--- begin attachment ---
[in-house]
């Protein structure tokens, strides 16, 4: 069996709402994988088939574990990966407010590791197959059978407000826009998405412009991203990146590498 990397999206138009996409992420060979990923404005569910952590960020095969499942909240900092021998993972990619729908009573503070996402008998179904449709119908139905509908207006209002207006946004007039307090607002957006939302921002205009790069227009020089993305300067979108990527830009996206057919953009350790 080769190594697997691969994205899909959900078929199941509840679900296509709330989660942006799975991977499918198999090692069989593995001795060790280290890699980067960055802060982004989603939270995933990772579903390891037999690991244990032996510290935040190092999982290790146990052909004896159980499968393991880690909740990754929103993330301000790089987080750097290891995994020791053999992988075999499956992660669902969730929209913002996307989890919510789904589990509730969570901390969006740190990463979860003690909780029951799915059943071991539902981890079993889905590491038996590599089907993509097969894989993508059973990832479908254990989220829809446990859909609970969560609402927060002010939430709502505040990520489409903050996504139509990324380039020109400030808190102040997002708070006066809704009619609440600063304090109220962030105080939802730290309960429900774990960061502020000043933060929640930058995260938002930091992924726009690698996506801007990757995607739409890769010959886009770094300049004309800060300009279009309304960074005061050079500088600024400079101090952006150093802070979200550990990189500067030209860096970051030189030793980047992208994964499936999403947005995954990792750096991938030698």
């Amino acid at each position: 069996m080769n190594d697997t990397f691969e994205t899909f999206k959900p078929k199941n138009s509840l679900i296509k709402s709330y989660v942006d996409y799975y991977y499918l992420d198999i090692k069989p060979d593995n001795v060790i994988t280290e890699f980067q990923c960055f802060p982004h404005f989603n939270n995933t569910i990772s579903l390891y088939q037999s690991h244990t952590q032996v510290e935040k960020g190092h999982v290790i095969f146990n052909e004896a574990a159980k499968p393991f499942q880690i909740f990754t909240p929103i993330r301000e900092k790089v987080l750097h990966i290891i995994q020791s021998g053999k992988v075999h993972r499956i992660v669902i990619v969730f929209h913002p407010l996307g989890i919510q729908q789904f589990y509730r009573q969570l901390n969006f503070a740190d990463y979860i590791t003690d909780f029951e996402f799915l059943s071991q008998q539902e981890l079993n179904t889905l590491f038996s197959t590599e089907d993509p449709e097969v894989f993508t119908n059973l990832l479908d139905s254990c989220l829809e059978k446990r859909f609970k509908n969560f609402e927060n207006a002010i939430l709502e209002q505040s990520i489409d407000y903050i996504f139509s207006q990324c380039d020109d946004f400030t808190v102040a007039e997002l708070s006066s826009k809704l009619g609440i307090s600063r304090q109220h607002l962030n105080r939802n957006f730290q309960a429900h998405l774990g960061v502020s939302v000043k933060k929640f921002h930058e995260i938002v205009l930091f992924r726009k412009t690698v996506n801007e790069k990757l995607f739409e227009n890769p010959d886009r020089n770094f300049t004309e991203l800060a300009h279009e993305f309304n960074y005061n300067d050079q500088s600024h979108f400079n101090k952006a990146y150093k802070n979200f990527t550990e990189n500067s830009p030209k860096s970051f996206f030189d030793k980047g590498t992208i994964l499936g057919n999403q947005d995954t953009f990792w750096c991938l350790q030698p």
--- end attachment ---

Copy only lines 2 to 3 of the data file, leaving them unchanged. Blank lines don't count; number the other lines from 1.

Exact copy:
């Protein structure tokens, strides 16, 4: 069996709402994988088939574990990966407010590791197959059978407000826009998405412009991203990146590498 990397999206138009996409992420060979990923404005569910952590960020095969499942909240900092021998993972990619729908009573503070996402008998179904449709119908139905509908207006209002207006946004007039307090607002957006939302921002205009790069227009020089993305300067979108990527830009996206057919953009350790 080769190594697997691969994205899909959900078929199941509840679900296509709330989660942006799975991977499918198999090692069989593995001795060790280290890699980067960055802060982004989603939270995933990772579903390891037999690991244990032996510290935040190092999982290790146990052909004896159980499968393991880690909740990754929103993330301000790089987080750097290891995994020791053999992988075999499956992660669902969730929209913002996307989890919510789904589990509730969570901390969006740190990463979860003690909780029951799915059943071991539902981890079993889905590491038996590599089907993509097969894989993508059973990832479908254990989220829809446990859909609970969560609402927060002010939430709502505040990520489409903050996504139509990324380039020109400030808190102040997002708070006066809704009619609440600063304090109220962030105080939802730290309960429900774990960061502020000043933060929640930058995260938002930091992924726009690698996506801007990757995607739409890769010959886009770094300049004309800060300009279009309304960074005061050079500088600024400079101090952006150093802070979200550990990189500067030209860096970051030189030793980047992208994964499936999403947005995954990792750096991938030698």
């Amino acid at each position: 069996m080769n190594d697997t990397f691969e994205t899909f999206k959900p078929k199941n138009s509840l679900i296509k709402s709330y989660v942006d996409y799975y991977y499918l992420d198999i090692k069989p060979d593995n001795v060790i994988t280290e890699f980067q990923c960055f802060p982004h404005f989603n939270n995933t569910i990772s579903l390891y088939q037999s690991h244990t952590q032996v510290e935040k960020g190092h999982v290790i095969f146990n052909e004896a574990a159980k499968p393991f499942q880690i909740f990754t909240p929103i993330r301000e900092k790089v987080l750097h990966i290891i995994q020791s021998g053999k992988v075999h993972r499956i992660v669902i990619v969730f929209h913002p407010l996307g989890i919510q729908q789904f589990y509730r009573q969570l901390n969006f503070a740190d990463y979860i590791t003690d909780f029951e996402f799915l059943s071991q008998q539902e981890l079993n179904t889905l590491f038996s197959t590599e089907d993509p449709e097969v894989f993508t119908n059973l990832l479908d139905s254990c989220l829809e059978k446990r859909f609970k509908n969560f609402e927060n207006a002010i939430l709502e209002q505040s990520i489409d407000y903050i996504f139509s207006q990324c380039d020109d946004f400030t808190v102040a007039e997002l708070s006066s826009k809704l009619g609440i307090s600063r304090q109220h607002l962030n105080r939802n957006f730290q309960a429900h998405l774990g960061v502020s939302v000043k933060k929640f921002h930058e995260i938002v205009l930091f992924r726009k412009t690698v996506n801007e790069k990757l995607f739409e227009n890769p010959d886009r020089n770094f300049t004309e991203l800060a300009h279009e993305f309304n960074y005061n300067d050079q500088s600024h979108f400079n101090k952006a990146y150093k802070n979200f990527t550990e990189n500067s830009p030209k860096s970051f996206f030189d030793k980047g590498t992208i994964l499936g057919n999403q947005d995954t953009f990792w750096c991938l350790q030698p």